Forster Reloading Dies

Forster Full-Length Rifle Sizing Dies

Due to being a rifle-writer I feel obligated to try all the reloading dies possible, but after decades of this find more Forster full-length rifle dies showing up on my shelves. Why? Because Forster reloading dies make a very quick and easy job of sizing bottle-necked rifle brass straight, so bullets end up heading into the rifling straight, which results in finer accuracy.

Forster reloading dies are known as “Benchrest,” and if your brass cases are good-quality the Forsters resize brass correctly with less hassle than any other full-length reloading dies I’ve used. While resizing cases straight is possible with just about any brand of full-length resizing die, they often require not only more set-up time but more working of the loading-press handle, plus screwing in-and-out of dies or parts of dies, such as the decapping assembly.

In contrast, Forster Benchrest dies only need to be adjusted in two simple ways. First, like press-mounted dies, they need to be turned in or out slightly for fired brass to be resized correctly for your rifle’s chamber.

Next, they need to be adjusted so the expander ball is the correct height for your press. Unlike standard dies, where the neck-expander ball sits near the base of the case, the expander ball on Forsters is located just underneath the neck portion of the die. As a result the expander enters the resized neck of the brass while most of the case neck is still inside the neck portion of the die, preventing the neck from ending up misaligned with the case body, as it can in conventional dies. Once these easy set-up adjustments are made with Forster Benchrest dies, you can full-length size cases as rapidly as you can work the press handle, and they’ll all come out straight.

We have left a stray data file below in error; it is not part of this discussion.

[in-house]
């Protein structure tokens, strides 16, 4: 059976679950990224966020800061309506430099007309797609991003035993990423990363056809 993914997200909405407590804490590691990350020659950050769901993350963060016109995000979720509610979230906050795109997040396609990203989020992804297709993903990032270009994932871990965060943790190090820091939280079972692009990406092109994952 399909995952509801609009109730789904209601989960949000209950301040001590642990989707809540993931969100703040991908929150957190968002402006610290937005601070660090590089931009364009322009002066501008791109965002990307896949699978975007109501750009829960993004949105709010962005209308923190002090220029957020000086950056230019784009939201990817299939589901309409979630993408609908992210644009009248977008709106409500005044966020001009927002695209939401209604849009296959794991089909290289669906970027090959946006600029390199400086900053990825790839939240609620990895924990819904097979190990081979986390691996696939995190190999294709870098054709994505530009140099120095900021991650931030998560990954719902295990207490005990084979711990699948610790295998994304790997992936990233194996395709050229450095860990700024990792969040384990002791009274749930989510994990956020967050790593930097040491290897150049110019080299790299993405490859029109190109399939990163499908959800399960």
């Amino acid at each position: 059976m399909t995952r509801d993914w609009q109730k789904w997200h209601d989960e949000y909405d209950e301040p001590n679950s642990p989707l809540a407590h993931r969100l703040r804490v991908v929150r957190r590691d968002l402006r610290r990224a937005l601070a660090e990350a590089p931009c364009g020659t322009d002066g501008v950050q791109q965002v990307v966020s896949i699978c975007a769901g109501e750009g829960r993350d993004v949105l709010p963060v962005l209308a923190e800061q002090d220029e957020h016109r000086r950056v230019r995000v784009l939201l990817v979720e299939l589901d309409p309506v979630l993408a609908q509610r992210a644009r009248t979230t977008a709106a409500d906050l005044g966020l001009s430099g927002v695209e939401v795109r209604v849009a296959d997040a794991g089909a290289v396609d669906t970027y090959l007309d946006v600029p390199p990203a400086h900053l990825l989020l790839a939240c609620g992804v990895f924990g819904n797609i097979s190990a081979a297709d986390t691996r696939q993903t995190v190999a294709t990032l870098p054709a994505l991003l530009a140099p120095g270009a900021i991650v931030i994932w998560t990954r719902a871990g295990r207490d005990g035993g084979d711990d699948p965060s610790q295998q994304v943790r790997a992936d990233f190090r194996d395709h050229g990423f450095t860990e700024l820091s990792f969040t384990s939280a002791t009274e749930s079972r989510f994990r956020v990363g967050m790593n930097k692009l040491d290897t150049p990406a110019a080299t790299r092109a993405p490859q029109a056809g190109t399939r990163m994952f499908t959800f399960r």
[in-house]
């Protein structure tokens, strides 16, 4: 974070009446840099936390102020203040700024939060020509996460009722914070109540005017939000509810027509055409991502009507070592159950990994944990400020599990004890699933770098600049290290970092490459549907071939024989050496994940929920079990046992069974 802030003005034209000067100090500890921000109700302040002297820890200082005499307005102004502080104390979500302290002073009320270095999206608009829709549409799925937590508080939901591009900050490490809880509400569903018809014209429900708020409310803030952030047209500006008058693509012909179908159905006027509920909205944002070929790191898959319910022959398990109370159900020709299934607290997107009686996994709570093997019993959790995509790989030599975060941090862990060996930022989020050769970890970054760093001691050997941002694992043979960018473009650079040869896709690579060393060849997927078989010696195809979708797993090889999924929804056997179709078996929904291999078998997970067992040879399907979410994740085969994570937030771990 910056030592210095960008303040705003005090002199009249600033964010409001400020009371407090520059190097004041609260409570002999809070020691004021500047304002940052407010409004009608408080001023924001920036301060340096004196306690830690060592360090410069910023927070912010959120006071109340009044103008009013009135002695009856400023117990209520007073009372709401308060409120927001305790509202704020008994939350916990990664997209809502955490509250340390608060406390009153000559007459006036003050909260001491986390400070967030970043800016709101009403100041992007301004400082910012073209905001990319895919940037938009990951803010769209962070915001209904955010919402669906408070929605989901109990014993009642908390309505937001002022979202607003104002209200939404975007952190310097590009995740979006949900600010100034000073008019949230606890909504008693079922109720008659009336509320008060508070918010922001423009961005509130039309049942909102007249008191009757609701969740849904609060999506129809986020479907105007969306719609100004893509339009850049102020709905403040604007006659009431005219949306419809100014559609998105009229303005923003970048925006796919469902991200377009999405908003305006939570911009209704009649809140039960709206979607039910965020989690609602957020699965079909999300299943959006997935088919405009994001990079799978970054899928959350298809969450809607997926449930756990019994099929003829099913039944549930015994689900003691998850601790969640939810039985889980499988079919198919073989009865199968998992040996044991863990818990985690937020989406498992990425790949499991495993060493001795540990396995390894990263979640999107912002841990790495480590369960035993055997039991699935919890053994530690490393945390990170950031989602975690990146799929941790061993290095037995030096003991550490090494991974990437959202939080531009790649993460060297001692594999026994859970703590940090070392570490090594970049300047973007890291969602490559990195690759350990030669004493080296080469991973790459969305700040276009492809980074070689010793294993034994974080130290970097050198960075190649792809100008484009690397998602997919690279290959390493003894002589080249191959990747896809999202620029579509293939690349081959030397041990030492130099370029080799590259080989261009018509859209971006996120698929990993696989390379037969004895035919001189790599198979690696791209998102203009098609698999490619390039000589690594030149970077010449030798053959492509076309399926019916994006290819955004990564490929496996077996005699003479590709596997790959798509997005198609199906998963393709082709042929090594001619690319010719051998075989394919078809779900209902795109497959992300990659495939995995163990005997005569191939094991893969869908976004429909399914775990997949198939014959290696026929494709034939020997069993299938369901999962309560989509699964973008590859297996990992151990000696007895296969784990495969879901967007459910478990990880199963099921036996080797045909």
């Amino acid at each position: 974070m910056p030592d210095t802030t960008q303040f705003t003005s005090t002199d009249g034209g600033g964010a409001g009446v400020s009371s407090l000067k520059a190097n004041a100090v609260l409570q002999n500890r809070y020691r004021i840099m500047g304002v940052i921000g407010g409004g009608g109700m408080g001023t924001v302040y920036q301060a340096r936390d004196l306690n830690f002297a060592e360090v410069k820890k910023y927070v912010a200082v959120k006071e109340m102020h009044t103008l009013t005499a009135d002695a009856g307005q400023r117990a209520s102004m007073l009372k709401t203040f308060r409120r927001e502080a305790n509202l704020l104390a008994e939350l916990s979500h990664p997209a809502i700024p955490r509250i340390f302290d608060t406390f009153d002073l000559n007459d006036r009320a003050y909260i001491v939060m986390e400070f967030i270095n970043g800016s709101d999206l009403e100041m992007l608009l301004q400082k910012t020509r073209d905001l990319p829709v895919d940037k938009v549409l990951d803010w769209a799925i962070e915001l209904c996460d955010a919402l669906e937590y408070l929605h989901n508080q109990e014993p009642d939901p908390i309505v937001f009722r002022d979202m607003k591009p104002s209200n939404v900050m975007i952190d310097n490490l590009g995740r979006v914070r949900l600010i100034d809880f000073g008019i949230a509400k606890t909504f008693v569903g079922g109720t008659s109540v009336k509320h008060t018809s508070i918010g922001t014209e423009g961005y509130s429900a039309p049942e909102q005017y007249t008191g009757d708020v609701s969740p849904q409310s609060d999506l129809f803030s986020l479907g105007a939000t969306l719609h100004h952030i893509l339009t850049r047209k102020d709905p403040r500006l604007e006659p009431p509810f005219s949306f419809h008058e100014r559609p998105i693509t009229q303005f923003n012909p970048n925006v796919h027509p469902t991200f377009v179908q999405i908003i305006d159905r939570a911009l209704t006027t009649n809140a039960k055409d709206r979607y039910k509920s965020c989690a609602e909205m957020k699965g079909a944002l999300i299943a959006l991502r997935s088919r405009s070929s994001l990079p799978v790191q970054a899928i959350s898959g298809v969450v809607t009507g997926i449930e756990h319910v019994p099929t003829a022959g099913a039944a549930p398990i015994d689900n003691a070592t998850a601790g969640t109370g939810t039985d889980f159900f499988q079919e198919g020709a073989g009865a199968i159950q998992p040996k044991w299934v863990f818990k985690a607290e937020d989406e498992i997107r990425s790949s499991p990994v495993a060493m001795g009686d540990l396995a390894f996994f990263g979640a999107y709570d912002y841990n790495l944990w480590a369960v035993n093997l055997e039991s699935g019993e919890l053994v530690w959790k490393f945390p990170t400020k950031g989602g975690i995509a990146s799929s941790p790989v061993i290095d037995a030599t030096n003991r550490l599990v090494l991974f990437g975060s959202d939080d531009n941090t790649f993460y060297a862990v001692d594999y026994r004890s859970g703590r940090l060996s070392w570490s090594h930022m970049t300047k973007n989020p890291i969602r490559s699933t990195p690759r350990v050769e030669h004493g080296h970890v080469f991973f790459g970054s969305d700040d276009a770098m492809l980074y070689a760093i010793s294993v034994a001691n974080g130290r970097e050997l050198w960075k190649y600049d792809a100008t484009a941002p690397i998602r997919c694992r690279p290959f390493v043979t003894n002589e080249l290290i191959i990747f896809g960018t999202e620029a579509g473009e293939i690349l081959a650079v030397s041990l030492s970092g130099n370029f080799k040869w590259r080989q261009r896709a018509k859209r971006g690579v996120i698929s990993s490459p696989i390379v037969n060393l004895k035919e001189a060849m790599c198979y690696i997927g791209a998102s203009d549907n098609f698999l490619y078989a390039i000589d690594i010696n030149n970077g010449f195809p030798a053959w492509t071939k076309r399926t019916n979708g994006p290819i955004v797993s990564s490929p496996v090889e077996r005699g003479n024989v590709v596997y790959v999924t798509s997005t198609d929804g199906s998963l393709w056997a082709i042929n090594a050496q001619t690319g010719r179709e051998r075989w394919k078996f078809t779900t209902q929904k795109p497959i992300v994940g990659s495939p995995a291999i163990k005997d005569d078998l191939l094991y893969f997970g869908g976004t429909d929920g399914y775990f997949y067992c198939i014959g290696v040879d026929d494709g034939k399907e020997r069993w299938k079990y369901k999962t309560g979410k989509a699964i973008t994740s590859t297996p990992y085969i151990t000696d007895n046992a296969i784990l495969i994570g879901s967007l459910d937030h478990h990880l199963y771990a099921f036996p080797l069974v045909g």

I purchased my first set of Forster reloading dies over 20 years ago, for the .308 Winchester. Eileen and I owned (and still own) several very accurate .308s, and I was loading for ‘em a lot, so wanted to spend as little time as possible resizing cases fired in different rifles.

More recently I found myself reloading a lot of 6.5 PRC cases, due to using my custom Sisk 6.5 PRC rifle for most of my big game hunting over the past few years, and test-firing other 6.5 PRC rifles for magazine articles. Luckily, the CEO of Forster, Robert Ruch, recently contacted me and wanted me to try one of their newest Benchrest sizing dies, so I asked for a 6.5 PRC!

Of course it worked very well, partly because my 6.5 PRC brass is Hornady, which is all very uniform. (If you want to read more details on how various rifle reloading dies work, read Chapter 27 in The Big Book of Gun Gack III, “Rifle Die Design.”)

While Forster Benchrest reloading dies cost more than other full-length resizing dies, they save time, both during set-up and sizing. Which leaves more time for shooting! (

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